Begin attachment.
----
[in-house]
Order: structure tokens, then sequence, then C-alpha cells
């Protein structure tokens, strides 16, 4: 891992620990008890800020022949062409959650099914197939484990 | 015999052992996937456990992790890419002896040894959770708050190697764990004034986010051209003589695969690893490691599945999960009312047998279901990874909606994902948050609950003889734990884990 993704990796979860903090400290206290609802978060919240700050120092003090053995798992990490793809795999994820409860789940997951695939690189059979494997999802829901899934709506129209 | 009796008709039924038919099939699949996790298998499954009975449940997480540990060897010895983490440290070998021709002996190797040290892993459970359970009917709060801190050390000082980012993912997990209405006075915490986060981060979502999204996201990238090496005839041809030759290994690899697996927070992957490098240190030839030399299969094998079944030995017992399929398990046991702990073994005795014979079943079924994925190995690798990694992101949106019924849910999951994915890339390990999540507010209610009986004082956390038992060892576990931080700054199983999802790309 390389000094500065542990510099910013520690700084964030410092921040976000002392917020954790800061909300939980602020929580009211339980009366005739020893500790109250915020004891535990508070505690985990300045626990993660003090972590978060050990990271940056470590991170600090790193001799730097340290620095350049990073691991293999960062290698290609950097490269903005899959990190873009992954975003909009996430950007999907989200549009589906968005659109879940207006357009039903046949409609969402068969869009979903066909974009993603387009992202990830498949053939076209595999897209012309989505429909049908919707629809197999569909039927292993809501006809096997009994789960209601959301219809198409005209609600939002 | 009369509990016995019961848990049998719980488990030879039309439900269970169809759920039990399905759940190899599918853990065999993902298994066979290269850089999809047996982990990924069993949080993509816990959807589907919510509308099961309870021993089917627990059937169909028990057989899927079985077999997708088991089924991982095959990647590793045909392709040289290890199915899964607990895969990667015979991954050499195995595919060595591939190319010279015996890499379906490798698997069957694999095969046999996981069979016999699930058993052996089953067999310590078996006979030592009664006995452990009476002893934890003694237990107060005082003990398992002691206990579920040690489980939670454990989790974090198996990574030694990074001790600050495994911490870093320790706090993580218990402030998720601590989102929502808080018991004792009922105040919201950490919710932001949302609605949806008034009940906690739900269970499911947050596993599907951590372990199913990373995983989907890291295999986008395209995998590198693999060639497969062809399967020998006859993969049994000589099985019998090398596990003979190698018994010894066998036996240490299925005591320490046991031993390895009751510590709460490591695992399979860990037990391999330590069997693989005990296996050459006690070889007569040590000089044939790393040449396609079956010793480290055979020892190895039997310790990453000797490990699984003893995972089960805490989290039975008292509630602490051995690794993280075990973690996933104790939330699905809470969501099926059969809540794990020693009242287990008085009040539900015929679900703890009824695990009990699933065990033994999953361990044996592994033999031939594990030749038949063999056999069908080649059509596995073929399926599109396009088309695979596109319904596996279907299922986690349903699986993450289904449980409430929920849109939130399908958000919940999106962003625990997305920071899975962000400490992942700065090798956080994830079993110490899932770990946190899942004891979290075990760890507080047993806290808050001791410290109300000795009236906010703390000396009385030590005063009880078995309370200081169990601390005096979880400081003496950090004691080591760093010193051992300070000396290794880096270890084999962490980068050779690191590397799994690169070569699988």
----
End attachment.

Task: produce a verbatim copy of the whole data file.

[in-house]
Order: structure tokens, then sequence, then C-alpha cells
């Protein structure tokens, strides 16, 4: 891992620990008890800020022949062409959650099914197939484990 | 015999052992996937456990992790890419002896040894959770708050190697764990004034986010051209003589695969690893490691599945999960009312047998279901990874909606994902948050609950003889734990884990 993704990796979860903090400290206290609802978060919240700050120092003090053995798992990490793809795999994820409860789940997951695939690189059979494997999802829901899934709506129209 | 009796008709039924038919099939699949996790298998499954009975449940997480540990060897010895983490440290070998021709002996190797040290892993459970359970009917709060801190050390000082980012993912997990209405006075915490986060981060979502999204996201990238090496005839041809030759290994690899697996927070992957490098240190030839030399299969094998079944030995017992399929398990046991702990073994005795014979079943079924994925190995690798990694992101949106019924849910999951994915890339390990999540507010209610009986004082956390038992060892576990931080700054199983999802790309 390389000094500065542990510099910013520690700084964030410092921040976000002392917020954790800061909300939980602020929580009211339980009366005739020893500790109250915020004891535990508070505690985990300045626990993660003090972590978060050990990271940056470590991170600090790193001799730097340290620095350049990073691991293999960062290698290609950097490269903005899959990190873009992954975003909009996430950007999907989200549009589906968005659109879940207006357009039903046949409609969402068969869009979903066909974009993603387009992202990830498949053939076209595999897209012309989505429909049908919707629809197999569909039927292993809501006809096997009994789960209601959301219809198409005209609600939002 | 009369509990016995019961848990049998719980488990030879039309439900269970169809759920039990399905759940190899599918853990065999993902298994066979290269850089999809047996982990990924069993949080993509816990959807589907919510509308099961309870021993089917627990059937169909028990057989899927079985077999997708088991089924991982095959990647590793045909392709040289290890199915899964607990895969990667015979991954050499195995595919060595591939190319010279015996890499379906490798698997069957694999095969046999996981069979016999699930058993052996089953067999310590078996006979030592009664006995452990009476002893934890003694237990107060005082003990398992002691206990579920040690489980939670454990989790974090198996990574030694990074001790600050495994911490870093320790706090993580218990402030998720601590989102929502808080018991004792009922105040919201950490919710932001949302609605949806008034009940906690739900269970499911947050596993599907951590372990199913990373995983989907890291295999986008395209995998590198693999060639497969062809399967020998006859993969049994000589099985019998090398596990003979190698018994010894066998036996240490299925005591320490046991031993390895009751510590709460490591695992399979860990037990391999330590069997693989005990296996050459006690070889007569040590000089044939790393040449396609079956010793480290055979020892190895039997310790990453000797490990699984003893995972089960805490989290039975008292509630602490051995690794993280075990973690996933104790939330699905809470969501099926059969809540794990020693009242287990008085009040539900015929679900703890009824695990009990699933065990033994999953361990044996592994033999031939594990030749038949063999056999069908080649059509596995073929399926599109396009088309695979596109319904596996279907299922986690349903699986993450289904449980409430929920849109939130399908958000919940999106962003625990997305920071899975962000400490992942700065090798956080994830079993110490899932770990946190899942004891979290075990760890507080047993806290808050001791410290109300000795009236906010703390000396009385030590005063009880078995309370200081169990601390005096979880400081003496950090004691080591760093010193051992300070000396290794880096270890084999962490980068050779690191590397799994690169070569699988």